Hardy Herbs

Welby’s Hardy Boy can be seen on annuals, perennials,ornamental grasses and vegetable starter plants in Colorado, Wyoming, Arizona,New Mexico, Nebraska, Kansas, Texas, Mississippi and Iowa — butit’s to their line of Herbs that they are given special recognition.Á

The company’s goal with this line was to eliminateconfusion about whether herbs were hardy or tender. Herbs are designated as”Exotic Alpine,” “Exotic Old World” or “ExoticTropical” based on their hardiness zones.

“Exotic Alpine” herbs will withstand frost andare primarily perennial in Zones 4, 5 and 6. Picture an herb on the peaks ofsnow-capped mountains; Alpine plant tags depict just such an image, which helpsconsumers feel they can purchase gingko, oregano, thyme, Echinacea, mint, sage,valerian, ChasteBerry Tree, Beton and blueberry without worrying about frost.

“Exotic Old World” indicates climates of theMediterranean and England. These plants — bay, citrosa, chamomile,rosemary, licorice, stevia, society garlic, lavender, tarragon, fennel andcurry — are semi-hardy in Zones 7 and 8 and can withstand cold but notfrost. The blue sea and old-world architecture is what consumers see on thesetags, providing the visual cue that these plants thrive in temperate climates.

Tender herbs make up “Exotic Tropicals,” whichincludes black pepper, vanilla, sarsaparilla, cinnamon, cloves, nutmeg, lemongrass, sugar cane, gotu kola, allspice and basil.

The Welby program has been awarded runner-up status,according to MasterTag’s Joe Fox, based on the creative way it representsthe plant segments. “It draws on emotional appeal to the consumer andgoes beyond a traditional representation of specific plantcharacteristics,” he explained.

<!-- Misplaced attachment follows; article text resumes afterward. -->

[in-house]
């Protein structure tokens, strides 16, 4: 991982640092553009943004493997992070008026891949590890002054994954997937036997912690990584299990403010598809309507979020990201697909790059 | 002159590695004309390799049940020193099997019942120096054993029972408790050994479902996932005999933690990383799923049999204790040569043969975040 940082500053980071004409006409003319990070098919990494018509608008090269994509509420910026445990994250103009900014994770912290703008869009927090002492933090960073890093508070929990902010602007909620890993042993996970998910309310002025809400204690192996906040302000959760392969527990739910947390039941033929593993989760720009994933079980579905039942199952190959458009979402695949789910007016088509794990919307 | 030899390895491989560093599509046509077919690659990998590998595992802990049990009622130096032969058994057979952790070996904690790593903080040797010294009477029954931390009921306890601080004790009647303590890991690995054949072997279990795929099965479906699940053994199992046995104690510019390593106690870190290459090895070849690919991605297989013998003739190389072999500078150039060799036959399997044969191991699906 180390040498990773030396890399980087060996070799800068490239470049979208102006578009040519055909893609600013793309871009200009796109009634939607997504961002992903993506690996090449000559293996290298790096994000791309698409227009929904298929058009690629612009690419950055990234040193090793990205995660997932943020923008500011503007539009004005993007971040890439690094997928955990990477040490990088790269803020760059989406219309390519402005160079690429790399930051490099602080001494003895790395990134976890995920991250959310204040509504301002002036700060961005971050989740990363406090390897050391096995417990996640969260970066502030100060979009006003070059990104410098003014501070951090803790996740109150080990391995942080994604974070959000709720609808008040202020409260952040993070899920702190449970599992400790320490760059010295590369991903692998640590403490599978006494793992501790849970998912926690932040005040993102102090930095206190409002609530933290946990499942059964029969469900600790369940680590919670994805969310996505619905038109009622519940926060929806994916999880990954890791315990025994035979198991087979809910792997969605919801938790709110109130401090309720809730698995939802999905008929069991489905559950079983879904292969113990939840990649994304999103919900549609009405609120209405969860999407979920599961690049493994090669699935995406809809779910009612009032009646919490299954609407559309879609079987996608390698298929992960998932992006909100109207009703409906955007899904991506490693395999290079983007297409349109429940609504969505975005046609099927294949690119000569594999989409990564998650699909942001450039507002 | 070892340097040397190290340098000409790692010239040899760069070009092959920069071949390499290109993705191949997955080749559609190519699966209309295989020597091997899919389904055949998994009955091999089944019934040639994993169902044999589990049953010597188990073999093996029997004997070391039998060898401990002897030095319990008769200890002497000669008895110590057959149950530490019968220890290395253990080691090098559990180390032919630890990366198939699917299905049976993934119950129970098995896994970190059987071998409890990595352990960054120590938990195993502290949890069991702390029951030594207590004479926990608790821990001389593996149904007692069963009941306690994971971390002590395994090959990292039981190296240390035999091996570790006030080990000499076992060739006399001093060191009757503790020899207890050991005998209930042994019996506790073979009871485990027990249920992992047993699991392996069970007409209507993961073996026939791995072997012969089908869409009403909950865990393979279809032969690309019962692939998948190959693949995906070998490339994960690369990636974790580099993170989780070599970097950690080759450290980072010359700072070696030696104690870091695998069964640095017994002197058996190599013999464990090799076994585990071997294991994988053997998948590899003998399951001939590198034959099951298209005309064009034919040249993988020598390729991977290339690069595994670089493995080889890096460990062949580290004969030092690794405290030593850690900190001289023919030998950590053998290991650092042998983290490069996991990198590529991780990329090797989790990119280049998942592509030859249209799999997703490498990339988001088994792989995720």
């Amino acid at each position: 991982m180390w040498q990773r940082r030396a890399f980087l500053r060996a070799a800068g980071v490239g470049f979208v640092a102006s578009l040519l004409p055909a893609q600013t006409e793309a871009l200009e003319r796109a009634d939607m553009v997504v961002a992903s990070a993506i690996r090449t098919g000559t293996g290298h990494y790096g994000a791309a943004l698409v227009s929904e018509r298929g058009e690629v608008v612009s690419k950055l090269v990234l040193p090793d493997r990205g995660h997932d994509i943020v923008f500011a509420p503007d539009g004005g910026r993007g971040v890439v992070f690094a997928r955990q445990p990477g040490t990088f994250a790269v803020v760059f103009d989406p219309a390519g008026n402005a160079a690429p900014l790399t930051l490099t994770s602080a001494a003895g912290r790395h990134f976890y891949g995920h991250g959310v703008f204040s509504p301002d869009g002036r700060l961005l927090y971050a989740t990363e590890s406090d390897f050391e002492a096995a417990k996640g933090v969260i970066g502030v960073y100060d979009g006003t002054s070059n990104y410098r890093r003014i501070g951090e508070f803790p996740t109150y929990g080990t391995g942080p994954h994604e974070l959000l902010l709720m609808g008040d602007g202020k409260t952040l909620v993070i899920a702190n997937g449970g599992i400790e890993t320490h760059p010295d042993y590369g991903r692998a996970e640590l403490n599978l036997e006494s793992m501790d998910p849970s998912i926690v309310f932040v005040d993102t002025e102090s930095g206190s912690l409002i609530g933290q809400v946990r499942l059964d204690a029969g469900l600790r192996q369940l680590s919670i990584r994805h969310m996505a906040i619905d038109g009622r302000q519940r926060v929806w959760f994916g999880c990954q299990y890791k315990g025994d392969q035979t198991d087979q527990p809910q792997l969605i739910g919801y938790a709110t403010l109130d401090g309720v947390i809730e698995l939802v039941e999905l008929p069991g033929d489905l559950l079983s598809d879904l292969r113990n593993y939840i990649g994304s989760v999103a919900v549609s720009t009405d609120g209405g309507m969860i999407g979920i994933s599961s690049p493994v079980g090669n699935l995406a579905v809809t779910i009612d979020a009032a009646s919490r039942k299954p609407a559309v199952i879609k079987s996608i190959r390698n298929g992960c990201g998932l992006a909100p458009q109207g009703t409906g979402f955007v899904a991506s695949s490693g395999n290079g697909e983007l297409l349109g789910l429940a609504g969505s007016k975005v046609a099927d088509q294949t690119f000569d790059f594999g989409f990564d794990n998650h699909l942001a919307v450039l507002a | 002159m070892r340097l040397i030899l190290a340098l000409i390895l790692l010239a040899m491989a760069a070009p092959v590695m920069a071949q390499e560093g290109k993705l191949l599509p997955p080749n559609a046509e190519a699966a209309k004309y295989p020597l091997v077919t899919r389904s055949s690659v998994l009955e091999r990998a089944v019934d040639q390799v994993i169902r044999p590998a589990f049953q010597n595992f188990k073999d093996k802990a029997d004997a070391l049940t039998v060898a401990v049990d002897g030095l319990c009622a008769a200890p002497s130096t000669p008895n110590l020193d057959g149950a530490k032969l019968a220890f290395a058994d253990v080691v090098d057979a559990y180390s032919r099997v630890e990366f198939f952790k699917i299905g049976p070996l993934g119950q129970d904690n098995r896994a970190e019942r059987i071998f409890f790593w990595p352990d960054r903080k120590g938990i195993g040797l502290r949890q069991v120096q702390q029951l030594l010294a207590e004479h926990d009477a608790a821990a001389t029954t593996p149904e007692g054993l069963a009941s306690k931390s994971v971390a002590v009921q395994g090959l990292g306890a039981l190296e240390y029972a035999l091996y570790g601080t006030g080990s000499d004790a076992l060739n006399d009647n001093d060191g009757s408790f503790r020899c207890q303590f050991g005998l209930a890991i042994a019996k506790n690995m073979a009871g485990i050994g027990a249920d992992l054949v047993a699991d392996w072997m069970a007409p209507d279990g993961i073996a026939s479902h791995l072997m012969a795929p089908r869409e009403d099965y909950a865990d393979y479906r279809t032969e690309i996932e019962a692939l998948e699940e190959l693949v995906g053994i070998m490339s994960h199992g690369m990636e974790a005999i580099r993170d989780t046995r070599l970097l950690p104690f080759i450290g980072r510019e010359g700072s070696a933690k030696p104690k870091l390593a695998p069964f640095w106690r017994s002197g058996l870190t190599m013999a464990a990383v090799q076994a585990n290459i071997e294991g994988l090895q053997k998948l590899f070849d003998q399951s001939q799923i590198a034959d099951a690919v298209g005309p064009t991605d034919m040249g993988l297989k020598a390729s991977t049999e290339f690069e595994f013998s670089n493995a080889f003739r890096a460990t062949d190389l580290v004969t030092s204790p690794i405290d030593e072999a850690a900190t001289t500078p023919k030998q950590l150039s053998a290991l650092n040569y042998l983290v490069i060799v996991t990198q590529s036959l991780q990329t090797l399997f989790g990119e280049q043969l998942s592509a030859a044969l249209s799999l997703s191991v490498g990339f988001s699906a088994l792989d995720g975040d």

Welby crafted an entire program around these herbs andthemes that includes information about the herbs — from mythological topractical uses. Visuals and P.O.P. materials include plant tags, adouble-sized, 14- x 16-inch placard, banners and literature. When the programwas first launched, Welby placed newspaper advertisements listing all theretailers involved and the various promotional activities that would be takingplace, including in-store contests for the best herbal recipes. Individualretailers were able to give winners a full day at an herbal spa. One weekfeatured herb container planting, where customers came to the stores and eitherbought or brought in their own containers for planting. The most impressive ofthe contest prizes was a trip to one of the Caribbean spice islands. Employeescould even get involved. At some locations, there were as many as 13 staffentries for herb recipes; the winners received Hardy Boy bedding plants orcash.


Hardy Handling

Alex Gerace believes there is a definite benefit to grower-branded product: quality control. “If you have a nationally branded product,” he said, “it could be a good item but grown poorly. The good-looking plant will always perform the best.” Welby also has control over the types of plants they brand — they aren’t just new and unique, but proven to perform. Welby chooses items that perform well in the area they are shipping, running a 1-year trial on each plant to make sure they are actually able to withstand the end-market climate.

“If you’re going to brand, you have to be critical of your product, critical all along the way, not just until you get it out the door,” Alex advised. “If you see yourself as just one of everybody else, that you can’t do anything to your product to make it any better, thenyou’re not going to be successful.” This is the moral of theColorado carnation — one that you, like Welby, can benefit from.

Brandi D. Thomas

Brandi D. Thomas is associate editor of GPN.